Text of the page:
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Questions And Answers About Custody And Support

At Kalamarides & Lambert in Anchorage, we are vigorous advocates for our clients’ parental rights and the well-being of their children. Count on us to stand up for you, too.

We can also answer your questions about custody and support matters in Alaska. Here are a few frequently asked questions and answers:

Can I get sole custody of my kids?

Child development experts agree that children tend to thrive best when they have positive relationships with both parents. For this reason, Alaska statutes strongly promote joint legal custody and shared physical custody. The goal is for children to spend quality time with both mother and father.

However, in certain situations (such as in homes with repeated instances of domestic violence), it may be in the child’s best interests to live exclusively with one parent. Feel free to arrange a meeting with one of our lawyers and learn how the issues in your particular situation may affect your custody rights.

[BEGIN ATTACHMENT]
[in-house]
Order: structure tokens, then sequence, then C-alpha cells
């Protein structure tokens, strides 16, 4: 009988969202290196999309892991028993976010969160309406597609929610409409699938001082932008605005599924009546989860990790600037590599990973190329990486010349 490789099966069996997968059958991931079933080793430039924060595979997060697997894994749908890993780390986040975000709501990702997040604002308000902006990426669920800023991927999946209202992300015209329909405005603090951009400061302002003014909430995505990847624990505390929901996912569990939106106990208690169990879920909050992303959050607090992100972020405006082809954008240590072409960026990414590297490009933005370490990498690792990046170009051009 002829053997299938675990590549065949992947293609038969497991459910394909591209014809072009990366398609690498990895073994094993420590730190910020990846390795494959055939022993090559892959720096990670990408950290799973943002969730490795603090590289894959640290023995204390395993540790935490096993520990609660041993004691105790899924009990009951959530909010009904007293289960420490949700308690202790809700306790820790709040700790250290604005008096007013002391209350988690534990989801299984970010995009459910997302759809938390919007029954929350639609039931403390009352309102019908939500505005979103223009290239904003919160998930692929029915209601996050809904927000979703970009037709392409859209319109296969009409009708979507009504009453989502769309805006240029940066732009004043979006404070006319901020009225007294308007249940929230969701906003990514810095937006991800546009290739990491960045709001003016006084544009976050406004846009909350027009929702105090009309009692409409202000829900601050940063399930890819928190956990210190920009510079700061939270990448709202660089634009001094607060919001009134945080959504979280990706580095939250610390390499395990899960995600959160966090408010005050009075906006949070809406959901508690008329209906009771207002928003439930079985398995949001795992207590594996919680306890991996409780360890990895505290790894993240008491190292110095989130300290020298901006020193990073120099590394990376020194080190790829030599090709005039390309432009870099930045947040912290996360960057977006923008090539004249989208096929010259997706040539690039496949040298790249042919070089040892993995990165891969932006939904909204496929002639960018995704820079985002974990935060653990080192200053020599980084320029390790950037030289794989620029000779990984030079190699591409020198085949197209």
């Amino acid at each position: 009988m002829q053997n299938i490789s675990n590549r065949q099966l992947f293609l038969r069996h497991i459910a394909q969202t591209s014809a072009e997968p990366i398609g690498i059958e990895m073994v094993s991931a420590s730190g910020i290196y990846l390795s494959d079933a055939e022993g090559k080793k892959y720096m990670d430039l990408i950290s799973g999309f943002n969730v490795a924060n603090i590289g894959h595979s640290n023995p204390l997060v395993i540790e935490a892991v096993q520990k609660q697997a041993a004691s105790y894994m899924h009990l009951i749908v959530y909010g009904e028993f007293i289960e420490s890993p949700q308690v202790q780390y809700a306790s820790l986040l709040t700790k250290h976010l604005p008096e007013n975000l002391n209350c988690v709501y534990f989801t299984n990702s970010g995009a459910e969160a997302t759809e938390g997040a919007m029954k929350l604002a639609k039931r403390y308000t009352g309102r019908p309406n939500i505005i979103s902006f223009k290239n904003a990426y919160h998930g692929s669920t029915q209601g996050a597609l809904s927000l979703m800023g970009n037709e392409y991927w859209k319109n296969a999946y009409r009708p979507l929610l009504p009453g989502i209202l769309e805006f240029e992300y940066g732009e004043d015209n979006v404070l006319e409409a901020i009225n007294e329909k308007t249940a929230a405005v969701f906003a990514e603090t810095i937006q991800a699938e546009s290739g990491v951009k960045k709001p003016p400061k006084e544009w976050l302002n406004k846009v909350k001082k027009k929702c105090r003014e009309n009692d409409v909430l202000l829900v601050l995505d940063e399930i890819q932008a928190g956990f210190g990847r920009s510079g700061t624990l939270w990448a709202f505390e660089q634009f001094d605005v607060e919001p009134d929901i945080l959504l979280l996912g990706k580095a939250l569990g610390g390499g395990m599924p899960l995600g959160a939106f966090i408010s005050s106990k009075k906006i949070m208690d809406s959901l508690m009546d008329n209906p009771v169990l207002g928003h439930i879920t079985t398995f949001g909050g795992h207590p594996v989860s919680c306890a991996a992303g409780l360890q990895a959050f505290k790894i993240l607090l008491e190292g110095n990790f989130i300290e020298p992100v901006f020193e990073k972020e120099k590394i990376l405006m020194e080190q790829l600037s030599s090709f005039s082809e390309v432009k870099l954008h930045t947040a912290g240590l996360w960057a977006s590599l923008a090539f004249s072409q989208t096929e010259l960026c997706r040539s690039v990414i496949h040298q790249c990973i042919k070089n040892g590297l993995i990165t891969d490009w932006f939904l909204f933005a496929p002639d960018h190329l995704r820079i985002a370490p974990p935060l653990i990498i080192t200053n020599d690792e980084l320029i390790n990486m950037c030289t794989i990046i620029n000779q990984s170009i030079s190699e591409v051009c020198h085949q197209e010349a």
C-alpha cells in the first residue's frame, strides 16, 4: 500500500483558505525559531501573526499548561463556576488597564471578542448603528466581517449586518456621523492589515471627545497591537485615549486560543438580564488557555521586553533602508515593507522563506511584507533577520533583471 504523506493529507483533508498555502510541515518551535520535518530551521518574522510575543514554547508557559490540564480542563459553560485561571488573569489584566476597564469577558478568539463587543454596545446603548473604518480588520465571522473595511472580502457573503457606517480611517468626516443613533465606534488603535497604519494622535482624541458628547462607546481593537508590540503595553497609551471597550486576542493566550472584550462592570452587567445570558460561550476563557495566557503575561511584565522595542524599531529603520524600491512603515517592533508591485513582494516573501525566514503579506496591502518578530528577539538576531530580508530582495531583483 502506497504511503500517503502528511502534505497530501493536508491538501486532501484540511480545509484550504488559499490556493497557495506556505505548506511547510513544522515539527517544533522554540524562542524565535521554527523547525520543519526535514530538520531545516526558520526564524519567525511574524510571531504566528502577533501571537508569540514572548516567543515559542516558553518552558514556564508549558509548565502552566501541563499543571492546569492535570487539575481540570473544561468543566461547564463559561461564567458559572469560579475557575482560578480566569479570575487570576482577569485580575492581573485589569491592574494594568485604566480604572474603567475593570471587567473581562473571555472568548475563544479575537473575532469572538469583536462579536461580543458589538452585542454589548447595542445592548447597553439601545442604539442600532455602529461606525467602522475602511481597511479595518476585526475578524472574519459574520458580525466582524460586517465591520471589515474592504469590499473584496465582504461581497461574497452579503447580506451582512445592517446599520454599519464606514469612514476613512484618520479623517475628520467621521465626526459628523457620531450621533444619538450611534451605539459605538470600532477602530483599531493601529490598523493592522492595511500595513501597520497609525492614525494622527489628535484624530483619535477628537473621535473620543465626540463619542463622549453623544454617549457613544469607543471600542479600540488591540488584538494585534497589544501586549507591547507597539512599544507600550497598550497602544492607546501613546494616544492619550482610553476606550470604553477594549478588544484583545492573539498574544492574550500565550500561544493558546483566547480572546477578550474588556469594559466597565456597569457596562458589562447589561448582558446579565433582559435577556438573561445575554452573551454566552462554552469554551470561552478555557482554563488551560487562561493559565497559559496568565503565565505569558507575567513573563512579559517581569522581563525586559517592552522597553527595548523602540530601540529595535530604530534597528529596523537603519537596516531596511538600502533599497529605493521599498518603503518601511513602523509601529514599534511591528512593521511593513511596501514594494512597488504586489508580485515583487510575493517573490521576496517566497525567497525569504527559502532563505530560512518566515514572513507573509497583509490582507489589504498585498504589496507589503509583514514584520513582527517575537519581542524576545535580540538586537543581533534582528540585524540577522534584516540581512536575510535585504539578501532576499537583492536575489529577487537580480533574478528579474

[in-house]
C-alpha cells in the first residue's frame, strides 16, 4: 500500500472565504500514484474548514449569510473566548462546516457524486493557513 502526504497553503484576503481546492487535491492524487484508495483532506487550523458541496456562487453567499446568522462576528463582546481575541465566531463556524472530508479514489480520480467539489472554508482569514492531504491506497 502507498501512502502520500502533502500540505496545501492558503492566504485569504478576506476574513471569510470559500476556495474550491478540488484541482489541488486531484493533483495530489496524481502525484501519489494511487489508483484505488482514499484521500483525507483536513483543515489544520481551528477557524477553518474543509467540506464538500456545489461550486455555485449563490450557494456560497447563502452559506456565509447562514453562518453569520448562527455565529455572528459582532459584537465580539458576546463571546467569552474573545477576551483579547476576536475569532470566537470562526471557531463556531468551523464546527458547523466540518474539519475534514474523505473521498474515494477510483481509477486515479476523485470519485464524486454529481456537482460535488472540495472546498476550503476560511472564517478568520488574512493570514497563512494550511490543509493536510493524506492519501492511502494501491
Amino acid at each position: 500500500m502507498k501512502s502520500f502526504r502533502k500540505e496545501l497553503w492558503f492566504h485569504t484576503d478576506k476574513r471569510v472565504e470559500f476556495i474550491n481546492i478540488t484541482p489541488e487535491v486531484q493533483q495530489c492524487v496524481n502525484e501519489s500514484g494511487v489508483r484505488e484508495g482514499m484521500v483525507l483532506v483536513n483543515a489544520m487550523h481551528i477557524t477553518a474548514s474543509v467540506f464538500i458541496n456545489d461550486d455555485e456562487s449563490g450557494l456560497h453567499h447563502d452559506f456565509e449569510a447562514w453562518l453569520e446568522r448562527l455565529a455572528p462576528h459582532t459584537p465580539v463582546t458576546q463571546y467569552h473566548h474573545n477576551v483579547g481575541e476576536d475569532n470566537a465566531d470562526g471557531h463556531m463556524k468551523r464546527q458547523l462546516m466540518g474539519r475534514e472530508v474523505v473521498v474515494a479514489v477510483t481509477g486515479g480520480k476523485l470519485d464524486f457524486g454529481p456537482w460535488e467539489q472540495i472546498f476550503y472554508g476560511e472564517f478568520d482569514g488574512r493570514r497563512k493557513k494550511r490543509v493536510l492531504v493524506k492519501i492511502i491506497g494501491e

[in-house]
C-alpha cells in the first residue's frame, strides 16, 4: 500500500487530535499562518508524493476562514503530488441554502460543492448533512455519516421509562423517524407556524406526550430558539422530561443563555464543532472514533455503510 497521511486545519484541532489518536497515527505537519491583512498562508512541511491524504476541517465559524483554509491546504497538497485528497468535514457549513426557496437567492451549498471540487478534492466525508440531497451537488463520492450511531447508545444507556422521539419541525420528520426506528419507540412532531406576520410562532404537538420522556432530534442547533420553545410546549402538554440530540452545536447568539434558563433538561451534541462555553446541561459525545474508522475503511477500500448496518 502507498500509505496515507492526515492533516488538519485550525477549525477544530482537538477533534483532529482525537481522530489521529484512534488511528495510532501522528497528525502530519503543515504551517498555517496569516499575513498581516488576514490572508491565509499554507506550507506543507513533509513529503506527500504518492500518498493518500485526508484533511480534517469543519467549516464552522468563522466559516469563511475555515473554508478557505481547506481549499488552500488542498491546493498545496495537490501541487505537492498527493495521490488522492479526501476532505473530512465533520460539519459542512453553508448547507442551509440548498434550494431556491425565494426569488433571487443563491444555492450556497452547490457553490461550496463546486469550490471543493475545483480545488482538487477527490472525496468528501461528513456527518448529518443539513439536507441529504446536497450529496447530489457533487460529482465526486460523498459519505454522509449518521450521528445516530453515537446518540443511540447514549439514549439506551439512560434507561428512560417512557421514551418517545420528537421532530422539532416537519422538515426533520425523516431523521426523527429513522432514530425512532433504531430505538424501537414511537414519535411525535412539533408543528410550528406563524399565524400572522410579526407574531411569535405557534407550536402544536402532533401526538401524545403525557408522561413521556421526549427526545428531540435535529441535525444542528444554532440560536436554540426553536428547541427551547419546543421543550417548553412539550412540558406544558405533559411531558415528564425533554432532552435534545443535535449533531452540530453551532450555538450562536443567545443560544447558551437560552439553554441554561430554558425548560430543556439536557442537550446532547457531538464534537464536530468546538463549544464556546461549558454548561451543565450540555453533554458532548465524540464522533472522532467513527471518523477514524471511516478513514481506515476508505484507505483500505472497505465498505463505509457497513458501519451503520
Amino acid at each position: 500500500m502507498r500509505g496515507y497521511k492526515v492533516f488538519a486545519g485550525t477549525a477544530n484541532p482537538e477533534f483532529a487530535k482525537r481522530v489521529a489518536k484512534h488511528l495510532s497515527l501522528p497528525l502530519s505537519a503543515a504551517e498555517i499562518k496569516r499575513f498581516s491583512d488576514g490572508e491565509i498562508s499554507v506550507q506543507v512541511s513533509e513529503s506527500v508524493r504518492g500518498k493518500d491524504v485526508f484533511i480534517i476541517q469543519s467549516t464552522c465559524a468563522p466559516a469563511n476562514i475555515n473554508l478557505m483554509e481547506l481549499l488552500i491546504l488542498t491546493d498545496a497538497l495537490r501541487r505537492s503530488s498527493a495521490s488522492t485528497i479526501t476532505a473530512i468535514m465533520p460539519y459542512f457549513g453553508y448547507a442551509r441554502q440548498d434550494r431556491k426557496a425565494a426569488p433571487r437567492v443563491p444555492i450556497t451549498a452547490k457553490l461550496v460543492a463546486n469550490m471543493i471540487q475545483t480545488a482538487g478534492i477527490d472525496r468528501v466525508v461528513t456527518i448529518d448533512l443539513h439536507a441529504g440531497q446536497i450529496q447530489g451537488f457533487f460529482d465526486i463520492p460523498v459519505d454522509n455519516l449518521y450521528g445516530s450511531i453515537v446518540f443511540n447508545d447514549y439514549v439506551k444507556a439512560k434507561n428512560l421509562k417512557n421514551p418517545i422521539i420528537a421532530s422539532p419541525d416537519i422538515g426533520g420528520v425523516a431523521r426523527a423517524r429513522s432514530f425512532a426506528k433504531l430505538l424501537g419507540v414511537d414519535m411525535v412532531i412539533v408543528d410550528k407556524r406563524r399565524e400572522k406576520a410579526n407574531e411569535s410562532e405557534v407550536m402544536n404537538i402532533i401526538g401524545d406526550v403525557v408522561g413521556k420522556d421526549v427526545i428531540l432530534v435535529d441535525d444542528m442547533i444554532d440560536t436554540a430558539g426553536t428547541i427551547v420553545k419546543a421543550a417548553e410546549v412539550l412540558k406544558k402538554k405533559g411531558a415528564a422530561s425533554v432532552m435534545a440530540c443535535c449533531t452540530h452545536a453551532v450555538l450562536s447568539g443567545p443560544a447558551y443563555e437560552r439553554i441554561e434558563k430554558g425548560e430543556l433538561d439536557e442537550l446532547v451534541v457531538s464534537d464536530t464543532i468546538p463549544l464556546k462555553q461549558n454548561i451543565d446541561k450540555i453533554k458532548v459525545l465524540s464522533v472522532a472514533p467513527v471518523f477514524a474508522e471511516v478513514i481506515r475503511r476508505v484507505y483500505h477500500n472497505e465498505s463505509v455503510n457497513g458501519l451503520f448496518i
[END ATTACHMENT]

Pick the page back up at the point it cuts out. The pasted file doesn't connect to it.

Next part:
Can I move out of Alaska with my children?

As with other custody and visitation matters, the state looks at the best interests of the children. In order to be allowed to relocate with your kids, you must have a valid reason. For instance, your child may have special needs that require him or her to attend a specialized school in a different state. If you want to move simply because you’re tired of living near your ex-spouse, however, the court may not allow it.

Relocation cases are very fact-dependent, so consulting an attorney is the best way to understand your options.

I just got laid off. Do I still have to pay child support?

If you have experienced a significant change in circumstances, such as the loss of your job, it may be possible to modify your child support orders. Likewise, you may be able to seek a modification if the other parent gained a higher paying job, your child has become a legal adult, the time-sharing schedule has changed, etc.

To learn more, call Kalamarides & Lambert at 907-205-4997 or contact us by email to set up a consultation with a family law attorney.